Though each school has taken their own approach to moving towards zero waste, a few common factors have helped them get started, especially the selection of students as Waste Ambassadors, increasing recycling and implementing food waste composting, with compost used in the school gardens. Parents have also played a key role. Each of the schools’ PTOs formed green committees, providing a vehicle for parents to volunteer as Green Team Leaders. These teams worked with SGA to conduct all-school waste assessments. The information was used to set goals for recycling, source reduction and composting. SGA helped the schools work with the District to select product vendors and negotiate discounts on many of the big zero waste items. Monthly meetings are held to address challenges and to collaborate on ways to educate and inspire students, teachers, parents and the community.

The process has not happened, of course, without hiccups along the way. Issues related to purchase orders, equipment delivery from the district warehouse to the schools, delineating district and school responsibilities, etc. have all needed to be managed on a regular basis.

The district has installed 23 hand dryers in four schools this year, which will ultimately save $20,000/year in paper towel purchases. Four additional schools are switching to reusable lunchrooms, which have the potential for saving the district up to $15,000/year from those strategies alone. As more schools come on board and additional strategies are implemented, the lesson here is clear: living in kinship with the natural world is good for kids, the environment, and can save money too.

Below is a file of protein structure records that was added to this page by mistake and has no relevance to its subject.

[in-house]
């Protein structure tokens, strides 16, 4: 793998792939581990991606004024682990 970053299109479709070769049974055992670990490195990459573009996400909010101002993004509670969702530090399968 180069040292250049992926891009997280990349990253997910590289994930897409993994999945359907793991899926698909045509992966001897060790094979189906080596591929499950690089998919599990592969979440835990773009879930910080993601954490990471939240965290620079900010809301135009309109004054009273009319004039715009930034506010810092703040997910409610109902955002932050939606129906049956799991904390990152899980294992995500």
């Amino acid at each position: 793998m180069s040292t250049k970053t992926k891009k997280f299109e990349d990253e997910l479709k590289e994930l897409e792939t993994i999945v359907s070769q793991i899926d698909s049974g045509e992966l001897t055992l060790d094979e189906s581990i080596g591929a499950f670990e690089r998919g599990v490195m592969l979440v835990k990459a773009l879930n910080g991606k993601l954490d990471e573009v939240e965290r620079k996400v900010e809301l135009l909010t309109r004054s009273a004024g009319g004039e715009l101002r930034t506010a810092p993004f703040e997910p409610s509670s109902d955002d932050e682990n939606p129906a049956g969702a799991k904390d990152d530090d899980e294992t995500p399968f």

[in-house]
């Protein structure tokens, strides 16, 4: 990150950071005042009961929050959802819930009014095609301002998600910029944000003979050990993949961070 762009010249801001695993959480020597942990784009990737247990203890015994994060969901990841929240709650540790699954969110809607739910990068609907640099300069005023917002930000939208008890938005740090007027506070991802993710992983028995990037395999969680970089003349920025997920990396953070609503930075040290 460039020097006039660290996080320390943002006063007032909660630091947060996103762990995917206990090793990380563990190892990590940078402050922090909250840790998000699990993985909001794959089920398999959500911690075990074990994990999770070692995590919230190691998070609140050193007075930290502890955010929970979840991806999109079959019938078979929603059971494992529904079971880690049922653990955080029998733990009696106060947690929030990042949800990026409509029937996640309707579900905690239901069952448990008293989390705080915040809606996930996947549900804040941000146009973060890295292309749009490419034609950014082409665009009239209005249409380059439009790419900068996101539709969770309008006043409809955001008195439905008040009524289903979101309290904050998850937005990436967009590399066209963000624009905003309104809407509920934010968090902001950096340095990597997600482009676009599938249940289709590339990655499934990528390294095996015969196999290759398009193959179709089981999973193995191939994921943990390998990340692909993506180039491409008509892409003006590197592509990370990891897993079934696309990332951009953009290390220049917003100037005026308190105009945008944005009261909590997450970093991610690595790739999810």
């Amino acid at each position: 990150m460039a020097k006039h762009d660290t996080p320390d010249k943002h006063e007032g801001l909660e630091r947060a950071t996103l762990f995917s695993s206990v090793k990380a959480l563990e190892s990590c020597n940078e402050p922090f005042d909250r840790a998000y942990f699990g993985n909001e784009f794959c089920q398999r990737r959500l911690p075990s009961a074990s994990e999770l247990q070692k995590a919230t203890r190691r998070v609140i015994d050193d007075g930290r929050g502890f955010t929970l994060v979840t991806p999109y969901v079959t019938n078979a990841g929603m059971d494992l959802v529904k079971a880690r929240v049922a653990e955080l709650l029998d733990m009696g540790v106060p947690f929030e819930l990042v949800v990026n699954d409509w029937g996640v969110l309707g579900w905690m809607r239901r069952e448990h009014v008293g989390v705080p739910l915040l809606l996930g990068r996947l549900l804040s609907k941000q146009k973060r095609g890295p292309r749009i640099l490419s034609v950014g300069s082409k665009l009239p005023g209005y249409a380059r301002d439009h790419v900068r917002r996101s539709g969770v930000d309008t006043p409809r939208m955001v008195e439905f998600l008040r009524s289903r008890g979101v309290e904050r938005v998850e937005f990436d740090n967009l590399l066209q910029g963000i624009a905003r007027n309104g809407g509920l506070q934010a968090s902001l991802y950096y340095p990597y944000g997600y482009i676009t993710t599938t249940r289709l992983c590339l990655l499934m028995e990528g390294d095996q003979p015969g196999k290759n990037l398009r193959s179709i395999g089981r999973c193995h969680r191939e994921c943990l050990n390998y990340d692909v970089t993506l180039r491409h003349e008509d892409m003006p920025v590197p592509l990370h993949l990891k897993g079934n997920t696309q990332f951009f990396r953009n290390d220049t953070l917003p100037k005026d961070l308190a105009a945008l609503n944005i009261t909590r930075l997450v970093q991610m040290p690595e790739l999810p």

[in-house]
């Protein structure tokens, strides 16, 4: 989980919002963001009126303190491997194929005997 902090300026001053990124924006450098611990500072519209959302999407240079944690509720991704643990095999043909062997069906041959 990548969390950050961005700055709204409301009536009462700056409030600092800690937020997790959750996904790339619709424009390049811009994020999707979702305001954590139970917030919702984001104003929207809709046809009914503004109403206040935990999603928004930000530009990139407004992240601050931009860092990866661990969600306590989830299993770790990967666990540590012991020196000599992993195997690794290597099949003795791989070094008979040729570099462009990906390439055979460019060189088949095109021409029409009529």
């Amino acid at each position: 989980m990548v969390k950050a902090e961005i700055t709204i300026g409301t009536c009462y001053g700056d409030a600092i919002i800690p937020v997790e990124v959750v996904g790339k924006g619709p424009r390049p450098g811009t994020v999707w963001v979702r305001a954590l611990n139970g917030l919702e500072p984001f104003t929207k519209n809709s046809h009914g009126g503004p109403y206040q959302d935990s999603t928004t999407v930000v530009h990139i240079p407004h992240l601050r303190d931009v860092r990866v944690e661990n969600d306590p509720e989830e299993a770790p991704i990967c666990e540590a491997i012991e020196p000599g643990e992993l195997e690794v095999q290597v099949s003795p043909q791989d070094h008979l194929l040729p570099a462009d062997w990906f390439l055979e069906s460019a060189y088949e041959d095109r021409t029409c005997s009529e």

Gary Cuneen is founder and Executive Director of Seven Generations Ahead in Oak Park, Illinois. Detailed information on SGA’s various programs, including its GreenTown sustainable communities conferences, is available at www.sevengenerationsahead.org.

Sidebar p. 36
BIOCYCLE SETS ZERO WASTE GOAL AT WEST COAST CONFERENCE
IN A collaborative effort, BioCycle will work toward achieving Zero Waste at its annual West Coast Conference in San Diego, California next month. Representatives from the Town & Country Hotel, the City of San Diego, Good Green Graces and Novamont have teamed up with BioCycle to form a green team, which will seek to reduce waste and recycle and compost all other materials. “Attendees will see eco-stations in the registration and exhibit halls, where they can recycle or compost their waste instead of, well, wasting it,” says Janice Sitton of Good Green Graces, a company specializing in Zero Waste events. “Training will be provided for the janitorial, kitchen and service staff so they can help with recycling and composting behind the scenes.” Sitton and BioCycle staff will tally the results of the zero waste initiatives, and report the findings to conference participants and BioCycle readers. – Nora Goldstein